WASHINGTON — Russia’s ongoing dismemberment of Ukraine and the Islamic State’s erasing of Middle Eastern borders have distracted attention from the harassment of U.S. Navy aircraft by Chinese fighter jets over the South China Sea. Beijing calls this sea, and the Yellow and East China seas, the “near seas,” meaning China’s seas. The episodes involving aircraft are relevant to one of Adm. Jonathan Greenert’s multiplying preoccupations — CUES, meaning Code for Unplanned Encounters at Sea.
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Warehouse ‘screwup’ a call to action
Duke’s stance on education suspect
WASHINGTON — Having once served a president, I don’t begrudge any president a vacation. There is, in fact, no escape from this relentless job. A change of scenery does not involve a change in responsibilities, or even a release from the essence of the president’s routine. The intelligence briefings stalk him. Presidential respites are measured in hours, not days or weeks — say, a few hours on a golf course. And the public would be selfish and shortsighted to demand those downtime hours, which are necessary for humans to function.
Afghanistan’s political impasse has renewed calls that the U.S. revisit plans to pull its soldiers out of the country by the end of 2016. Look at Iraq, these critics say, arguing that a precipitous U.S. withdrawal starting in 2009 vaporized U.S. influence, opened the door to insurgents and plunged Iraq into chaos.
My father wasn’t what anyone might call an over-involved parent.
Teenagers need more sleep. They also need more time in school. A national push is now underway to address the first problem, which is encouraging — but the second one is no less important.
Top 10 ways to save UH football
Glad to be rid of ‘shibai’ candidates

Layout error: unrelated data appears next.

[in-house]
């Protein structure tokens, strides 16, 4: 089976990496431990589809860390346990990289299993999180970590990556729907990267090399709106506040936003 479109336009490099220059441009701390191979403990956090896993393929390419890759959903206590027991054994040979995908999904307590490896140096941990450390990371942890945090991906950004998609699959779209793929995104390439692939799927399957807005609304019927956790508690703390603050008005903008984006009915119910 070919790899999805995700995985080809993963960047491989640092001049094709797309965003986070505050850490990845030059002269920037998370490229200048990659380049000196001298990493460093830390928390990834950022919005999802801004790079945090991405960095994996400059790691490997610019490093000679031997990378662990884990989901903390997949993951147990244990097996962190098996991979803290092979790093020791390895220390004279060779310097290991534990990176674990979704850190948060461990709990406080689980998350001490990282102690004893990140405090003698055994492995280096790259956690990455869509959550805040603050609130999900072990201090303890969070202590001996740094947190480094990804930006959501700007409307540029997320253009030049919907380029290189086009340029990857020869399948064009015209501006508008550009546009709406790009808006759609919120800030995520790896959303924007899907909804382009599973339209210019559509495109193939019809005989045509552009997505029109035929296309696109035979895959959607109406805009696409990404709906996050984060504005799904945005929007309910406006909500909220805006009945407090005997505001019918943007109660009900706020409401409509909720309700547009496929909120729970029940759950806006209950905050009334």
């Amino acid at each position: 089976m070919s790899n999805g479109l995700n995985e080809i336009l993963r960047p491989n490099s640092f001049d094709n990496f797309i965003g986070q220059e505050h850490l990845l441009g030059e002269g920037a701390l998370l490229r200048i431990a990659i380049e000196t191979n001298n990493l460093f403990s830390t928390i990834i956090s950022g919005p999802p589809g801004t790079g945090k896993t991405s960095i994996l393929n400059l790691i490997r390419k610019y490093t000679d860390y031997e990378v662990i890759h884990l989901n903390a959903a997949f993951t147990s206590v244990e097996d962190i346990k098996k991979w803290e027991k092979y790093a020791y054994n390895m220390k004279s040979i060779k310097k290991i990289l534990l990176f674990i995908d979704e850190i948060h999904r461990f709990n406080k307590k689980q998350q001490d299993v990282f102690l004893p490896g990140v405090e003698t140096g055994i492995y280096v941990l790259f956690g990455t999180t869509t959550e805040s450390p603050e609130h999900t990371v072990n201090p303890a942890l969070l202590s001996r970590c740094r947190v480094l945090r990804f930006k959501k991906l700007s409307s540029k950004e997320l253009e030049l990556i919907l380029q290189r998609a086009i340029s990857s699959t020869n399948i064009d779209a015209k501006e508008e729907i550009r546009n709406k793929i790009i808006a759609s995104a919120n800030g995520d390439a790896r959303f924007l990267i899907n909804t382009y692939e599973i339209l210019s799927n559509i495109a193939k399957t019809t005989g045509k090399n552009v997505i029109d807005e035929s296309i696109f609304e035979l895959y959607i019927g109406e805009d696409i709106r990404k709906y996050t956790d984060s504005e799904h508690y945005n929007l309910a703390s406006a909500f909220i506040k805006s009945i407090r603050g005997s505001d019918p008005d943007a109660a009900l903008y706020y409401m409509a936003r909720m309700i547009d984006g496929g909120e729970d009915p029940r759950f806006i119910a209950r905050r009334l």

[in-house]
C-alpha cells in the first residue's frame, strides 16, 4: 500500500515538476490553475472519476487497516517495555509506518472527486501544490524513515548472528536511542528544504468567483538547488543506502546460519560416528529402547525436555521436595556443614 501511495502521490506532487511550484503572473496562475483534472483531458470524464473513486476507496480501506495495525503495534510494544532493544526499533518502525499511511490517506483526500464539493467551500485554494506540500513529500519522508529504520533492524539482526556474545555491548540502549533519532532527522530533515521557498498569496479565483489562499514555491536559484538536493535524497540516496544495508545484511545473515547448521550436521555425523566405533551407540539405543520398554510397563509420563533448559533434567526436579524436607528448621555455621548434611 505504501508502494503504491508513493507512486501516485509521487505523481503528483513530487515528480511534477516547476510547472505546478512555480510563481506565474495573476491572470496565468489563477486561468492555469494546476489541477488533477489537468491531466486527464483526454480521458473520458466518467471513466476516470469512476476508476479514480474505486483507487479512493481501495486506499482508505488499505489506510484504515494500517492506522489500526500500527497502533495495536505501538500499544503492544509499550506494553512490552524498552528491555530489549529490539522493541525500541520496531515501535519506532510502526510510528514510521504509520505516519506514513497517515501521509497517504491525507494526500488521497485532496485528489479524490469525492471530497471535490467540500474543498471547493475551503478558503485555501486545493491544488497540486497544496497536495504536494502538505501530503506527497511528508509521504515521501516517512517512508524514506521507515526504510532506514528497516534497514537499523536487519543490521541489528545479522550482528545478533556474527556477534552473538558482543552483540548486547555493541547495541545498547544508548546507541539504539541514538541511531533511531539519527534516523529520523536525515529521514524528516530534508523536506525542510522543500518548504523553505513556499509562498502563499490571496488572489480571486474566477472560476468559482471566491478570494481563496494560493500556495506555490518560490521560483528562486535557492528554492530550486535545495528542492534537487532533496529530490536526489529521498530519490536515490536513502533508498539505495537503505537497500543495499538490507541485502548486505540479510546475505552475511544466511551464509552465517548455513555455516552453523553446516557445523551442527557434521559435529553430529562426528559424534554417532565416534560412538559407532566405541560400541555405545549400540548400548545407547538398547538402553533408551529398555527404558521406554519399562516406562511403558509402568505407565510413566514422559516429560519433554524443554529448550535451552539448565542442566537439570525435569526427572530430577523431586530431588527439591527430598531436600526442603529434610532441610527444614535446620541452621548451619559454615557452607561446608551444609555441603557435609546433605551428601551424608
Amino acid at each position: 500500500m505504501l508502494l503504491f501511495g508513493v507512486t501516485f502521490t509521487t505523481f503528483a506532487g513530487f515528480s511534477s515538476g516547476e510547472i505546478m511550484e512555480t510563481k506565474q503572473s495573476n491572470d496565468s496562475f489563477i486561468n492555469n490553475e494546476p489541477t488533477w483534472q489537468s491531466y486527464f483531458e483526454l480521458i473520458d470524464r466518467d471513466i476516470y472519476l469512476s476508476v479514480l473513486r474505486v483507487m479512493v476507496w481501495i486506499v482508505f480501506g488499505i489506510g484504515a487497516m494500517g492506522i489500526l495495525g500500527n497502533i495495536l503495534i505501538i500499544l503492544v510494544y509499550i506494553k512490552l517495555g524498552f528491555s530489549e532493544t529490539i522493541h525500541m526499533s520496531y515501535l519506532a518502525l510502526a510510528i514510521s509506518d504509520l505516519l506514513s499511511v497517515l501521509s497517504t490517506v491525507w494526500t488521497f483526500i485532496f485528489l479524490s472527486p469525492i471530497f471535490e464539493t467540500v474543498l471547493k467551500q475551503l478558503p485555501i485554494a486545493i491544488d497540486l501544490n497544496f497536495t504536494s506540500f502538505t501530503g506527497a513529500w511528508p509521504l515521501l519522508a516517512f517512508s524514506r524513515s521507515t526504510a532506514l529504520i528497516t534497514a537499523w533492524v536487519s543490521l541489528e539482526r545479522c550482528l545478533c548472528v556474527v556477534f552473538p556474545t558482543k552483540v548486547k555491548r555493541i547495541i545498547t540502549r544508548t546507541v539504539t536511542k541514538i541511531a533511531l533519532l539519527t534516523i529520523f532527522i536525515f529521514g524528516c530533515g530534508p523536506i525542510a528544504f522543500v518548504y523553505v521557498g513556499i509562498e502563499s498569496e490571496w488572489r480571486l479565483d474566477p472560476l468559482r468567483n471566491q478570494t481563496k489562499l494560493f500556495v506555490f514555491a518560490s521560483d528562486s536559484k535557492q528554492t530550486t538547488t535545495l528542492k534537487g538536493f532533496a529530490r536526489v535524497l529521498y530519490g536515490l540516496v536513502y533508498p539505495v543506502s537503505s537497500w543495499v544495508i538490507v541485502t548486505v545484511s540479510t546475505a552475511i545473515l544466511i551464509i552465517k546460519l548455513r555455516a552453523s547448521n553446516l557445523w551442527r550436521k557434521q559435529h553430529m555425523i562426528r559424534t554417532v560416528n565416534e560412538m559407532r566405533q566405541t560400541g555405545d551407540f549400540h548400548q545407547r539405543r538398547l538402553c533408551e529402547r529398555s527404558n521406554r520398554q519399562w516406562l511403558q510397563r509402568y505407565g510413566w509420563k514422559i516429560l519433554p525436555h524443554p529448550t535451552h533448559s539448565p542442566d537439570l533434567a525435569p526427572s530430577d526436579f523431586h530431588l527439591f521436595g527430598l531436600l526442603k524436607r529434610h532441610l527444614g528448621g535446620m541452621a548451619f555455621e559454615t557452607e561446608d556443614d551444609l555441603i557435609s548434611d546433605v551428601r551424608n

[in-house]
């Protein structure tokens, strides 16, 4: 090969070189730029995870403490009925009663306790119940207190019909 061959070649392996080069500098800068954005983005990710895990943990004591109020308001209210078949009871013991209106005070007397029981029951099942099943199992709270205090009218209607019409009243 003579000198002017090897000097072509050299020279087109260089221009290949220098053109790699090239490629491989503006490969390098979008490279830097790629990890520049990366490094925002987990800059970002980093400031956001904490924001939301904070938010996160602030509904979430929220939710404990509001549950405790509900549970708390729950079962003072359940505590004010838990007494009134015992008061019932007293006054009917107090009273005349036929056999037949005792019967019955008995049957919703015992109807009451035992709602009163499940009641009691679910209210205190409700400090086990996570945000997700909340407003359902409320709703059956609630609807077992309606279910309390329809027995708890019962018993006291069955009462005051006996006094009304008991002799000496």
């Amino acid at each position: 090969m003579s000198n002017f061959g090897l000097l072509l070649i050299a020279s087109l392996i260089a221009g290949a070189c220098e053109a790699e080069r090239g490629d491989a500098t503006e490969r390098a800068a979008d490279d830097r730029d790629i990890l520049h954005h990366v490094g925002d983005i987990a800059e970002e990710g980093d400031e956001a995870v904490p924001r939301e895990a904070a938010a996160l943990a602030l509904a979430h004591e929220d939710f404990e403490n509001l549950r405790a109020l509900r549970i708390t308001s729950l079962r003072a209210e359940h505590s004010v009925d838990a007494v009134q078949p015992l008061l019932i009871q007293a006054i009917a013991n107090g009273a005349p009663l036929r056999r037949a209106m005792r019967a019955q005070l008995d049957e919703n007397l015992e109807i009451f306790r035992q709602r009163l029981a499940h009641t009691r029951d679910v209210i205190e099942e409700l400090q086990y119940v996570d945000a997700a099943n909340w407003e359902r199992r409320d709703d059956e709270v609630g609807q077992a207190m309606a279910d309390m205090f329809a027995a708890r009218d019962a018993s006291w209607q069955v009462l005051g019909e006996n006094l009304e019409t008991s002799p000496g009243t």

WASHINGTON — What is called “the” 1964 Civil Rights Act is justly celebrated for outlawing racial and other discrimination in employment, “public accommodations” and elsewhere. But that year’s second civil rights act, the Criminal Justice Act, which is 50 years old this month, is, some say, largely a failure because of unanticipated changes in the legal and social context. Is it?
Attorney General Eric Holder visited Ferguson, Missouri, Wednesday to assure the community that the federal government will be taking an active role in the investigation of the death of 18-year-old Michael Brown. But Brown’s death raises larger questions about the use of force by police that Holder and President Barack Obama need to confront.
The public slaughter of American journalist James Foley by Islamic State has raised wrenching questions about the U.S. government’s long-standing policy of refusing to pay ransoms to terrorists. Yet what really deserves scrutiny is the willingness of European governments to meet such demands.
When President Obama announced in 2011 the withdrawal of all U.S. troops from Iraq, he was sanguine about that nation’s future. U.S. soldiers could be “proud of their success,” he said, and he was “confident” that Iraqis would “build a future worthy of their history as a cradle of civilization.”
WASHINGTON — The Affordable Care Act was supposed to be a slam dunk issue for the Republicans in this fall’s elections. Karl Rove told us so in April, writing that “Obamacare is and will remain a political problem for Democrats.”
The convoy of about 300 whitewashed Russian military trucks on the Ukrainian border, the first of which entered eastern Ukraine Friday, is an apt metaphor for this depressing conflict. Russia says they’re carrying humanitarian aid. Ukraine says Russia has invaded.